Today the Lord desires to return, to end this age, and to bring in His millennial kingdom. Based on the example of Samuel, what He needs are not those who do great things in His name but those who live a life of voluntary consecration, separated from all other things to Him for His interest, which is the building up of the Body of Christ as the reality of the kingdom (Matt. 16:18-19; Rom. 14:17; cf., Matt. 7:21-23).
Remaining under the Government of God in the Midst of Turmoil
Samuel remained under the government of God, maintaining his Nazarite vow and serving the Lord in purity in the midst of a degraded situation, thereby becoming a channel God could use to restore a proper order under His headship to afford Him a way to establish His kingdom. Samuel learned many things while he was under the custody of Eli, even though Eli himself was not right before the Lord. Positively, he learned to minister before Jehovah and listen to God’s speaking (1 Sam. 2:11b, 18-19; 3:1-10). Negatively, he saw the deterioration of the Aaronic priesthood (2:12-36). He witnessed the ark being usurped by the elders of Israel and then captured by the Philistines, God’s severe judgment on the house of Eli for its corruption, and the glory of God departing from the Israelites (ch. 4). Rather than weaken Samuel in his future priesthood, these things became sober warnings to him.
Moreover, Samuel was not stumbled, nor did he rebel against Jehovah or any of his deputy authorities. He did not seek to overthrow the house of Eli or the Aaronic priesthood, despite the rottenness he observed firsthand. Rather, he maintained his Nazarite vow, keeping himself under the Lord’s headship and away from death, living before the Lord and receiving His revelation by His word (3:19-21). Thus, Brother Lee said:
As a priest Samuel replaced and terminated, in a sense, the stale Aaronic priesthood. He did not rebel against the house of Aaron, and he did not usurp anything of the house of Aaron. There was no revolution; there was only revelation. As Samuel was growing, God arranged the environment to perfect him and to build up his capacity to do everything that was needed for God to change the age. In the recovery the Lord will never allow any kind of rebellion, but He will bring in many changes, adjustments, and improvements, not through rebellion but through revelation. (28-29)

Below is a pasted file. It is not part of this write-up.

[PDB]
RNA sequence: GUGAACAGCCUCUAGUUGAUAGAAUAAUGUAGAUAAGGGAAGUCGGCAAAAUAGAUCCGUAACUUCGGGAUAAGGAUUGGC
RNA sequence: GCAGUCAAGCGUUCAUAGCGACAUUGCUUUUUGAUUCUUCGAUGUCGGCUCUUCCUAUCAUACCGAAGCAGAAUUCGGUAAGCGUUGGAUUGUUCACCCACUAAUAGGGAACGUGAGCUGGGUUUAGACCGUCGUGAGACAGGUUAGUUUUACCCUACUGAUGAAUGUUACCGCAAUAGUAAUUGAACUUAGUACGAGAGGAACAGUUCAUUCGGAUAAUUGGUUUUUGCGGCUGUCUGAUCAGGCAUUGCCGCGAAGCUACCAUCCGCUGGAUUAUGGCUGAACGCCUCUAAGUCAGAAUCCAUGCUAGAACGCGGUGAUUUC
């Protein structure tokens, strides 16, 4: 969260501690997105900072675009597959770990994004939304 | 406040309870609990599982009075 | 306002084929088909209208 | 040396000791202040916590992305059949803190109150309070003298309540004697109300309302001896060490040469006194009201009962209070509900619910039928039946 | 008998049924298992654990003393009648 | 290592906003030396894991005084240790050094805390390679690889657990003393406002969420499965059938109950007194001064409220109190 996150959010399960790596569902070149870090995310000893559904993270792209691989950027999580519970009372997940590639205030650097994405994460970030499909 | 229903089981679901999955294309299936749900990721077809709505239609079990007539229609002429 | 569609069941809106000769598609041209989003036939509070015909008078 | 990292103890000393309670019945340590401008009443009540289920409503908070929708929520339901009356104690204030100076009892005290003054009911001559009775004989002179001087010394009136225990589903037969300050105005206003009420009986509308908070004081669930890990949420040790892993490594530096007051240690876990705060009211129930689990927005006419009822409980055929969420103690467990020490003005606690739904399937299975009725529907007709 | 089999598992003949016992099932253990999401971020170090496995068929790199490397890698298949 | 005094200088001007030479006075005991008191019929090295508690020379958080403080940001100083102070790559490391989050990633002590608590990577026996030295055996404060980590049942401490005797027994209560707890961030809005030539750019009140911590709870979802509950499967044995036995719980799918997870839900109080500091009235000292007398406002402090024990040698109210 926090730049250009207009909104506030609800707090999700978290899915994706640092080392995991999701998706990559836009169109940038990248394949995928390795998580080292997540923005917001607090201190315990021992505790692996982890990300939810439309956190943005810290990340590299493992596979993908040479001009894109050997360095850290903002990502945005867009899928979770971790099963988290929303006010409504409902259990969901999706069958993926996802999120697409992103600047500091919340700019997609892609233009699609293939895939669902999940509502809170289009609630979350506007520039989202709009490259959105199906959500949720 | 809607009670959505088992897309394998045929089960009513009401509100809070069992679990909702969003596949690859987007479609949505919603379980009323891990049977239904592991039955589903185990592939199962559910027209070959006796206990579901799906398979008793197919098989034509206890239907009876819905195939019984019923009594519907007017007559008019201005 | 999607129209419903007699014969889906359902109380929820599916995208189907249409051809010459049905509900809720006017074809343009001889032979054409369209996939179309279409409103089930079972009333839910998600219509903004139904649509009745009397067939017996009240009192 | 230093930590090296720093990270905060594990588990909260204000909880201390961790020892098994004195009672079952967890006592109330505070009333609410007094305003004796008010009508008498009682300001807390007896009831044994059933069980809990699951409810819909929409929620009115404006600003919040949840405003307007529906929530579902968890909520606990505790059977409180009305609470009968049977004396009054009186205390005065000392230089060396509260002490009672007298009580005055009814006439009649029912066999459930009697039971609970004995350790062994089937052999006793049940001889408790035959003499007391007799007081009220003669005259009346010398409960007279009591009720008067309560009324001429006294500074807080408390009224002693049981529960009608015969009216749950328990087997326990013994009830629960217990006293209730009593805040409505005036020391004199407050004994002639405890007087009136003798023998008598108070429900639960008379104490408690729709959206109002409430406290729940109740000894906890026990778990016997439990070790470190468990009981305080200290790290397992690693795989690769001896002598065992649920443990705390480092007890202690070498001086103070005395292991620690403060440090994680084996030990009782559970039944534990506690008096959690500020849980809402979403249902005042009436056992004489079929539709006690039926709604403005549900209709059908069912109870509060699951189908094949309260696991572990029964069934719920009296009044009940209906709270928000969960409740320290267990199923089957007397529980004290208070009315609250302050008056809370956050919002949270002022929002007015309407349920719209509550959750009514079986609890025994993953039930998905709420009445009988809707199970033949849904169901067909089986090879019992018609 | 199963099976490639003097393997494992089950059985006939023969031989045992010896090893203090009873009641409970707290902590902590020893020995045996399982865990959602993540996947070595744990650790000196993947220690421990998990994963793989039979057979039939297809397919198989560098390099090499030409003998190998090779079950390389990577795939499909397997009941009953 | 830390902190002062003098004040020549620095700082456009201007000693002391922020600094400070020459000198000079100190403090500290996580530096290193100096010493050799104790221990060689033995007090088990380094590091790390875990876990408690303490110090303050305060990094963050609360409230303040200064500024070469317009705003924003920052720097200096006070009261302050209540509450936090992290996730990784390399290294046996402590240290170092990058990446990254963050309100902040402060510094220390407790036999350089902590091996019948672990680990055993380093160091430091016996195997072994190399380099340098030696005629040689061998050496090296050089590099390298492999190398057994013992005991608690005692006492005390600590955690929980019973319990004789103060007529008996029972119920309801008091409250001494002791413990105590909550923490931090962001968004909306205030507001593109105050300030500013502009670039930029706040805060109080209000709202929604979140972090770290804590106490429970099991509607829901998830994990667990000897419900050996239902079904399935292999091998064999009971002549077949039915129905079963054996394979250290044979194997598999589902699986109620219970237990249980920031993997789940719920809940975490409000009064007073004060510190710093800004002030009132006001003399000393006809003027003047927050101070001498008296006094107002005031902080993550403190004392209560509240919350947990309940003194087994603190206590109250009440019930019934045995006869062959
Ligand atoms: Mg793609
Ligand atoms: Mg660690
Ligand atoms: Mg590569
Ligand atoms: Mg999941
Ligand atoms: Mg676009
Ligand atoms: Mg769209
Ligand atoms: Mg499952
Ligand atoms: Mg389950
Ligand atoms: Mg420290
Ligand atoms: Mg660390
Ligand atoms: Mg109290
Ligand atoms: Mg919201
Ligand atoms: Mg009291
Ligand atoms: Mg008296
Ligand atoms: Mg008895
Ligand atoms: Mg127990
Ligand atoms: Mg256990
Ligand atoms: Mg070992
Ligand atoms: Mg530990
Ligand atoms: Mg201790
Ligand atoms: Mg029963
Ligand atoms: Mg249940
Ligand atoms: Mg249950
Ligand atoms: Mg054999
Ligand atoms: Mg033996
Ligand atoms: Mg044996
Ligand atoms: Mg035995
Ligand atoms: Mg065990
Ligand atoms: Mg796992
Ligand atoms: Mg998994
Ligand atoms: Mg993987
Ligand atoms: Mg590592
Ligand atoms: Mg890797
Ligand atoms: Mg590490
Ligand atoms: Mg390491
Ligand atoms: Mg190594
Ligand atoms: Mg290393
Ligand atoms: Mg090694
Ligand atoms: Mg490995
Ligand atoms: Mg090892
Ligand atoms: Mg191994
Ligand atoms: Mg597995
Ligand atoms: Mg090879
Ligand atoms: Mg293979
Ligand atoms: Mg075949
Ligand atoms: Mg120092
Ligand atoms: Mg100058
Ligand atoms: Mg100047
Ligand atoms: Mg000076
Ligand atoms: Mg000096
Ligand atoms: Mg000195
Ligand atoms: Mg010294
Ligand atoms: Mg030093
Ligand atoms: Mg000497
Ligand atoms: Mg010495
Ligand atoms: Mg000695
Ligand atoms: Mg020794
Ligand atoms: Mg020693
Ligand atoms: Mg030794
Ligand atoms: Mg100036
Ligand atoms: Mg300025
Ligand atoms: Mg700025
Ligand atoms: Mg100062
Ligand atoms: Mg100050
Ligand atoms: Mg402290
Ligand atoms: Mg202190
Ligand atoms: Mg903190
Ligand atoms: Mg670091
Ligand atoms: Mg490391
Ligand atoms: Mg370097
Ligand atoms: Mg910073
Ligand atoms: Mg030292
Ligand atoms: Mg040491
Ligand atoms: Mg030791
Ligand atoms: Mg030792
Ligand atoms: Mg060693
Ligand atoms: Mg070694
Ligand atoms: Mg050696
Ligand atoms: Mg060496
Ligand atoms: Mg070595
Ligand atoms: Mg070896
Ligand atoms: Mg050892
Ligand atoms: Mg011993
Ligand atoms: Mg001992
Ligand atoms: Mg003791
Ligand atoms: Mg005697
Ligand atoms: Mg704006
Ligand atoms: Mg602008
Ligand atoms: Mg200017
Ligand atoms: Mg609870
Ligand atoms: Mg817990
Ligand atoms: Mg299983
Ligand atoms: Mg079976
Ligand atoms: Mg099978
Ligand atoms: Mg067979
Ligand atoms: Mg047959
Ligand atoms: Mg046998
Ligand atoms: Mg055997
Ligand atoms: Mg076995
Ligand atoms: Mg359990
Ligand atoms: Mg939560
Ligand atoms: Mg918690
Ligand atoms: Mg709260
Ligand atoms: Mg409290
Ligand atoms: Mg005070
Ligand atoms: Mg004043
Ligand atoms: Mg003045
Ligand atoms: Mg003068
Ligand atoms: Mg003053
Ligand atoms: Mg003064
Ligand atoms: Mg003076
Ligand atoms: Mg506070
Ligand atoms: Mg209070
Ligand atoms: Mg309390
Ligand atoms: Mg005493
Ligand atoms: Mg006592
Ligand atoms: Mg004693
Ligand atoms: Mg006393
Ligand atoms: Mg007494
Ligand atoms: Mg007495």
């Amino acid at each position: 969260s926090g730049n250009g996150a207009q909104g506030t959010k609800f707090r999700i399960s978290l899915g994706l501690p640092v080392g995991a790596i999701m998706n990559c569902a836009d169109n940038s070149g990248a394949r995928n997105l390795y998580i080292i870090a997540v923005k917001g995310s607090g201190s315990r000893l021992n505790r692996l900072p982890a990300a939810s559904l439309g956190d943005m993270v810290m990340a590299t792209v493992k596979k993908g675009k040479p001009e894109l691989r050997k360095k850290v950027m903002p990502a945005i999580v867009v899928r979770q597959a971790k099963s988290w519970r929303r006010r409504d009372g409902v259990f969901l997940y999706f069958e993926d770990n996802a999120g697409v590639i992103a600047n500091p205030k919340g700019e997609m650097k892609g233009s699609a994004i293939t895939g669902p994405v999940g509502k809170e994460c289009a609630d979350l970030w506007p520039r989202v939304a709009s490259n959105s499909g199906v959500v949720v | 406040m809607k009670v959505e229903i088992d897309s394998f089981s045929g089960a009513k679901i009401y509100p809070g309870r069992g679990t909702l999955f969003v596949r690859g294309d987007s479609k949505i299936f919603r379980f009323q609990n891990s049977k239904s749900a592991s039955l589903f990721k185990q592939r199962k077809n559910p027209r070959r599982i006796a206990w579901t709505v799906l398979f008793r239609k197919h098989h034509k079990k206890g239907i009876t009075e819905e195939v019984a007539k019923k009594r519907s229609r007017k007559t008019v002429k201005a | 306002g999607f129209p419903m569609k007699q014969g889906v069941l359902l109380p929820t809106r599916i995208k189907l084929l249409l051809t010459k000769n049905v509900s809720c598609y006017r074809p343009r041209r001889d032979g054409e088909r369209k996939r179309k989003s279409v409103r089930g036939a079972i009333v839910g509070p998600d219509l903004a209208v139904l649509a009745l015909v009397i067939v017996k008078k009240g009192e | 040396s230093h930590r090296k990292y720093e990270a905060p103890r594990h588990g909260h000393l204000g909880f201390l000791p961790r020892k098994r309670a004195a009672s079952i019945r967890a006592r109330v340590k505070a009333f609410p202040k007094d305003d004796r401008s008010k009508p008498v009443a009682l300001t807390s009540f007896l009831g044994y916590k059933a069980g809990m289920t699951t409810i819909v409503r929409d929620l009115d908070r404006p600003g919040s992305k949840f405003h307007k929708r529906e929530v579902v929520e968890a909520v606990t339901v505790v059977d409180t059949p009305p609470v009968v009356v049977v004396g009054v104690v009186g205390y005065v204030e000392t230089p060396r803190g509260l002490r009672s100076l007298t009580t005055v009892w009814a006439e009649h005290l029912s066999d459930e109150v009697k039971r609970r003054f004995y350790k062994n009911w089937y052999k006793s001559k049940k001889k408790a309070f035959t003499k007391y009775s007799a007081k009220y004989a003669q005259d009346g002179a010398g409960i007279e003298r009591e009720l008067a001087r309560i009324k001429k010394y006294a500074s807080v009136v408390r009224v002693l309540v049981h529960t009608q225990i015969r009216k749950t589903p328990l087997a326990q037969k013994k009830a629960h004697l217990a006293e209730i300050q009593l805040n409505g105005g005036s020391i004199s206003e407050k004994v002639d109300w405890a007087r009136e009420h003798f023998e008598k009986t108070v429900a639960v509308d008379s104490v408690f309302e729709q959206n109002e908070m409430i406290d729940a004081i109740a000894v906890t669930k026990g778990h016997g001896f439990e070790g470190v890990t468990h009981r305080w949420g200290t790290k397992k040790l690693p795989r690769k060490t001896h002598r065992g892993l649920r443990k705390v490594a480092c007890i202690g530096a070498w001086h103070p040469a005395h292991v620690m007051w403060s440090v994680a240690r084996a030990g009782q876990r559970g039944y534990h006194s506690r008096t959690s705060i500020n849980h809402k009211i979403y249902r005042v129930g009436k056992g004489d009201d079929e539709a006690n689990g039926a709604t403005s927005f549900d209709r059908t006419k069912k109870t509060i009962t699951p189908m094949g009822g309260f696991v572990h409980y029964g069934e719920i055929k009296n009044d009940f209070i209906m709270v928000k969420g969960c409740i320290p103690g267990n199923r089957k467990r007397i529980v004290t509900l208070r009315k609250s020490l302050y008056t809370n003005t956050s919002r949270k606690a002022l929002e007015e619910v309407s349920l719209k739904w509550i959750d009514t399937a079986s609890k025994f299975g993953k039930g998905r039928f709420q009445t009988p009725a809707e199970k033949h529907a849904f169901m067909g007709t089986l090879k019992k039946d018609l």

Brother Lee described Samuel as one who “behaved, worked, ministered, and served altogether in a mild, moderate, and proper way of revelation” (39-40). Samuel never acted independently of the Lord but only at His direction. In other words, he did not act according to his own opinion but acted absolutely according to the Lord’s leading. When the people of Israel lamented after Jehovah, it was Samuel, in his function as a prophet of God, who charged them to show that they were returning with all their heart to Jehovah by removing all the foreign gods and idols from their midst, directing their hearts to Jehovah, and serving only Him (7:3). If he had abandoned his own purity toward the Lord, he could not have been used by God to restore His people when they repented. When the children of Israel failed, he told them, “Moreover as for me, far be it from me that I would sin against Jehovah by ceasing to pray for you, but I will instruct you in the good and right way” (12:23). Because he was such a person, Samuel became a pivotal figure in the history of Israel (Jer. 15:1), functioning both as the last judge (1 Sam. 7:6, 15-17) and the one who, at the Lord’s direction, ushered in the kingdom by anointing first Saul (9:16; 10:1) and then David (16:12-13) to be kings over Israel.